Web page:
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Three Men in a Boat
The following passage is adapted from the nineteenth-century novel Three Men in a Boat. In this scene, George, William Samuel, Harris, Jerome, and a dog named Montmorency take a typical boating holiday of the time on a Thames River camping skiff. Jerome, the narrator, shares the story of how the journey with his friends began.
George had towed us up to Staines, and we hadtaken the boat from there, and it seemed that wewere dragging fifty tons after us, and were walkingforty miles. It was half-past seven when we were05through, and we all got in, and sculled up close tothe left bank, looking out for a spot to haul up in.We had originally intended to go on to MagnaCarta Island, a sweetly pretty part of the river,where it winds through a soft, green valley, and to10camp in one of the many picturesque inlets to befound round that tiny shore. But, somehow, we didnot feel that we yearned for the picturesque nearlyso much now as we had earlier in the day. A bit ofwater between a coal-barge and a gas-works would15have quite satisfied us for that night. We did notwant scenery. We wanted to have our supper andgo to bed. However, we did pull up to the point—"Picnic Point," it is called—and dropped into avery pleasant nook under a great elm-tree, to the20spreading roots of which we fastened the boat.Then we thought we were going to have supper(we had dispensed with tea, so as to save time), butGeorge said no; that we had better get the canvasup first, before it got quite dark, and while we could25see what we were doing. Then, he said, all our workwould be done, and we could sit down to eat withan easy mind.That canvas wanted more putting up thanI think any of us had bargained for. It looked so30simple in the abstract. You took five iron arches,like gigantic croquet hoops, and fitted them upover the boat, and then stretched the canvas overthem, and fastened it down: it would take quite tenminutes, we thought.35That was an under-estimate.We took up the hoops, and began to drop theminto the sockets placed for them. You would notimagine this to be dangerous work; but, lookingback now, the wonder to me is that any of us are40alive to tell the tale. They were not hoops, they weredemons. First they would not fit into their socketsat all, and we had to jump on them, and kick them,and hammer at them with the boat-hook; and,when they were in, it turned out that they were the45wrong hoops for those particular sockets, and theyhad to come out again.But they would not come out, until two of ushad gone and struggled with them for five minutes,when they would jump up suddenly, and try and50throw us into the water and drown us. They hadhinges in the middle, and, when we were not look-ing, they nipped us with these hinges in delicateparts of the body; and, while we were wrestlingwith one side of the hoop, and endeavouring to55persuade it to do its duty, the other side wouldcome behind us in a cowardly manner, and hit usover the head.We got them fixed at last, and then all that wasto be done was to arrange the covering over them.60George unrolled it, and fastened one end over thenose of the boat. Harris stood in the middle to takeit from George and roll it on to me, and I kept bythe stern to receive it. It was a long time comingdown to me. George did his part all right, but it65was new work to Harris, and he bungled it.How he managed it I do not know, he couldnot explain himself; but by some mysteriousprocess or other he succeeded, after ten minutes ofsuperhuman effort, in getting himself completely70rolled up in it. He was so firmly wrapped roundand tucked in and folded over, that he could not getout. He, of course, made frantic struggles for free-dom… and, in doing so, knocked over George.…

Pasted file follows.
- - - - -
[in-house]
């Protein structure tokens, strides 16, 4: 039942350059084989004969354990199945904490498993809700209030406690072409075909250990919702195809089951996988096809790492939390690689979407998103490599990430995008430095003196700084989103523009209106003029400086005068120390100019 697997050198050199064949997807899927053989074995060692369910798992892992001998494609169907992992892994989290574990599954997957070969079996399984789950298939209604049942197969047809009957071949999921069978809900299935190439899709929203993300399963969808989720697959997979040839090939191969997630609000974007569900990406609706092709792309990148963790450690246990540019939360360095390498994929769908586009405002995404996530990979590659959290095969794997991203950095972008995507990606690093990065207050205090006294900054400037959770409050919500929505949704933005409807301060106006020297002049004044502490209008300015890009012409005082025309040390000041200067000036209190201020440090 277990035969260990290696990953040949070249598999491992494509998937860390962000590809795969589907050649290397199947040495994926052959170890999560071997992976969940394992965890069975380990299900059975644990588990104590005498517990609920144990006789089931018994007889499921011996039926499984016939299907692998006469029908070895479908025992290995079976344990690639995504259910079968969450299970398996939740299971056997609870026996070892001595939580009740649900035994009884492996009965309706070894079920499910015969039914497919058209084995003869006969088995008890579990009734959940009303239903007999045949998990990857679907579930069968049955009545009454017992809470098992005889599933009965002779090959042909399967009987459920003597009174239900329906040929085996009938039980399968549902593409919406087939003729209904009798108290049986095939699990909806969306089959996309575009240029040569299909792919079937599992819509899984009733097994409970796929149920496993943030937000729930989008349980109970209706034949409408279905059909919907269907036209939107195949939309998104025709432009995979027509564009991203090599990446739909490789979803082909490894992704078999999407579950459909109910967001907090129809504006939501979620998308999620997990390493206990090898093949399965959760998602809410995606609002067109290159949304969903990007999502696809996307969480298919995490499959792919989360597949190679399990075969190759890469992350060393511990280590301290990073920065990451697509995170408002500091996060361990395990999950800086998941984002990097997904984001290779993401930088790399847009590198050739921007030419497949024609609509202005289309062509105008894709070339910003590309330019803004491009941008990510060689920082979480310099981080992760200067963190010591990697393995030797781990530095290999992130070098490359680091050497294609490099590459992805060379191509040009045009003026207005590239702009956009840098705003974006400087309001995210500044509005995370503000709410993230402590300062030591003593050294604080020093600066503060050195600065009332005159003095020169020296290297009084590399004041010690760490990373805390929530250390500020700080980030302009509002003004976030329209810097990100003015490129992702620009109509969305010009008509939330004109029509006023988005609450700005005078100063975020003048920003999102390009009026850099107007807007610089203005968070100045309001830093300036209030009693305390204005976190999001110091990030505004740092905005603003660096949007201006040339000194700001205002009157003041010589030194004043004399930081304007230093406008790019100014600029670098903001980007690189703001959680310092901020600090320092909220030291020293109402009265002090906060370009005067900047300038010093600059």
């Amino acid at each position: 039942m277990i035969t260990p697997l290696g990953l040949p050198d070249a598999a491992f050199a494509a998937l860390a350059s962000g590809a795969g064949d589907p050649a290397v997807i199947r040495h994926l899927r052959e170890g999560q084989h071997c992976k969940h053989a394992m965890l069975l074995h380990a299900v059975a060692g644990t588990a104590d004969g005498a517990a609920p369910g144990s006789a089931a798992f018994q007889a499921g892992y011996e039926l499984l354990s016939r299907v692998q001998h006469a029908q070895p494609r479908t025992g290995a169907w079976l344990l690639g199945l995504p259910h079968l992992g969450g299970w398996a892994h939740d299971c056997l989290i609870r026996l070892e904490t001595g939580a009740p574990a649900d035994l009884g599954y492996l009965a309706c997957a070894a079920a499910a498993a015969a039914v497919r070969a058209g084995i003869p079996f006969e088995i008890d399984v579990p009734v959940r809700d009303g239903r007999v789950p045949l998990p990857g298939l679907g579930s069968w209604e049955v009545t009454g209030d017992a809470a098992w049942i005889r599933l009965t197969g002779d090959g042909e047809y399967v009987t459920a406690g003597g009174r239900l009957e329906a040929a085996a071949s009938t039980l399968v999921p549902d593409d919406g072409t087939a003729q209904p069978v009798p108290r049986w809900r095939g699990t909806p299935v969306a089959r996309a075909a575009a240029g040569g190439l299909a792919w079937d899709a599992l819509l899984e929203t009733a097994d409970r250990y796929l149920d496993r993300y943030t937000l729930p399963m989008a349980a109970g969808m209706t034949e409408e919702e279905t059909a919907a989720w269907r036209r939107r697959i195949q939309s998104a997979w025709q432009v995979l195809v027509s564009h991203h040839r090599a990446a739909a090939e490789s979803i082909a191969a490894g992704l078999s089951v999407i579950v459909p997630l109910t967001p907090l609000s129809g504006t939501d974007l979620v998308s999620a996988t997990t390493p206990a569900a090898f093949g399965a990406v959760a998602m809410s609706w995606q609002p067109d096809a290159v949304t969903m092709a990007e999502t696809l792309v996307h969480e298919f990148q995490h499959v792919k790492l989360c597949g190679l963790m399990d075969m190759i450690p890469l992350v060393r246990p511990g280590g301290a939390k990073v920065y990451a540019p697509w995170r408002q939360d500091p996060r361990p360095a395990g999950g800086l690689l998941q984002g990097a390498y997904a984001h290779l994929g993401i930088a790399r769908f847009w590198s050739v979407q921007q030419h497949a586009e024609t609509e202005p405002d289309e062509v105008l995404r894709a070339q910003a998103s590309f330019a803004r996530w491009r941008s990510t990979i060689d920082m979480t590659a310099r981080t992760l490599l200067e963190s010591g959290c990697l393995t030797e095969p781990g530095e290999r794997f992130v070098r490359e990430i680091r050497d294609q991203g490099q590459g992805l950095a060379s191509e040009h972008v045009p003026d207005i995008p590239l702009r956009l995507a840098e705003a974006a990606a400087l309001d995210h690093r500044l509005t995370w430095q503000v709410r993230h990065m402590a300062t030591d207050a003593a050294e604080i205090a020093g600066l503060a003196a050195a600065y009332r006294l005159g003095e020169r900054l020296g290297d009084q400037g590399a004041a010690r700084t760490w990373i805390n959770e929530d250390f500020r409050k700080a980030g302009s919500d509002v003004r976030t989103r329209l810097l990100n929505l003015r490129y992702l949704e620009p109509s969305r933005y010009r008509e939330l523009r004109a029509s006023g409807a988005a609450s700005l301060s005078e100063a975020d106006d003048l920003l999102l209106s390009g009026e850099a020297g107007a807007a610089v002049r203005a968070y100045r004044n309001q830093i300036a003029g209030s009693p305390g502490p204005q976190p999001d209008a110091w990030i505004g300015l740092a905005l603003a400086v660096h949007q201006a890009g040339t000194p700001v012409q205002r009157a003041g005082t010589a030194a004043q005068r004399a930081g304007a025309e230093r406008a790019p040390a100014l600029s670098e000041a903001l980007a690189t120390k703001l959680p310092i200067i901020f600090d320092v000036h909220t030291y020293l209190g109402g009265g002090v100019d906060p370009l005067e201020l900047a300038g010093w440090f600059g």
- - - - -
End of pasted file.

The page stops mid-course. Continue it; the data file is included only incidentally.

1. The men change their minds about their destination because
2. As used in line 22, "dispensed with" most nearly means
3. From paragraphs 1-3, it can be reasonably inferred that the men are
4. Which choice provides the best evidence for the answer to the previous question?
5. What theme does the passage communicate through the experiences of its characters?
6. It can be reasonably inferred that which of the following is true?
7. Which choice provides the best evidence for the answer to the previous question?
8. As used in line 30, "in the abstract" most nearly means
9. In paragraph 7, the main rhetorical effect of the author's descriptions of the hoops is to
10. The tone of the passage is primarily one of
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